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ERIC Number: ED468663
Record Type: Non-Journal
Publication Date: 2002
Pages: 14
Abstractor: N/A
Reference Count: N/A
Defining American Heroes: Analyzing the Metamorphosis of the War Hero in Twentieth Century War Films Using Joseph Campbell's, "Hero's Journey."
Frith, Luci A.
In "The Hero's Journey" Joseph Campbell identifies the patterns that inform the myths of the "hero" throughout recorded history. By using Campbell's template, this paper examines how the American war hero is portrayed and has been portrayed in film. The paper states that Americans not only define their war heroes in films but also use these film heroes to define themselves. It analyzes the shift in the portrayal of the hero in films from World War II to Korea and Vietnam. The paper explains that in Campbell's theory tales of heroes through the ages follow a consistent pattern which can be reduced to four main steps: the call to adventure or action; the hero departs, leaving the familiar; he encounters tests and trials in the new environment; and he leaves his newfound world and reenters his former one. It discusses several World War II films, including "Air Force" (1943), "The Fighting Sullivans" (1942), "So Proudly We Hail" (1943), and "Purple Heart" (1949). It then notes that although the films about Viet Nam and Korea had no call to action, the one constant theme is that each soldier will leave the familiar and enter the unknown where he will be faced with events that test his definition of who he is and what he values. The paper finds that, very much as Campbell described, soldier characters in American war films are pilgrims on the journey of transformation--they journey into the abyss as surrogates for all Americans. (Contains 36 references and 45 film references.) (NKA)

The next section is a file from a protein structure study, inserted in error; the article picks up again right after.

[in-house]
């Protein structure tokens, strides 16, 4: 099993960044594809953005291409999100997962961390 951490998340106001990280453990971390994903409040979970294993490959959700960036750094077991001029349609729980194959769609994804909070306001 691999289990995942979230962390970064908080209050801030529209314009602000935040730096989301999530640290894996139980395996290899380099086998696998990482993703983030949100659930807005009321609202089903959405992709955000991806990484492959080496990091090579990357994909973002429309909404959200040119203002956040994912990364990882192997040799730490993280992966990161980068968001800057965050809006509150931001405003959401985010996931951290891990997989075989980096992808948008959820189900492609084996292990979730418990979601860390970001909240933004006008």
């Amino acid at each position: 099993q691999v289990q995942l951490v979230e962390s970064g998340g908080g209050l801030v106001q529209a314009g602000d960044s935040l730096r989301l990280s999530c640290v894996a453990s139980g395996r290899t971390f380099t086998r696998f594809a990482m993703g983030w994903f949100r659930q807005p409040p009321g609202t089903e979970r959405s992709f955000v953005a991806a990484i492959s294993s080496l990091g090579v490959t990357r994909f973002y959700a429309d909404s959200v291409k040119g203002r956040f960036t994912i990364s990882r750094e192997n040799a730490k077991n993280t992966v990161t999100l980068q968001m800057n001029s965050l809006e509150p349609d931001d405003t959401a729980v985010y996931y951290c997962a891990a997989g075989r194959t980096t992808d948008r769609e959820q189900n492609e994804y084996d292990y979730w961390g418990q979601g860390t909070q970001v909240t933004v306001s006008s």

Publication Type: Information Analyses; Opinion Papers
Education Level: N/A
Audience: N/A
Language: English
Sponsor: N/A
Authoring Institution: N/A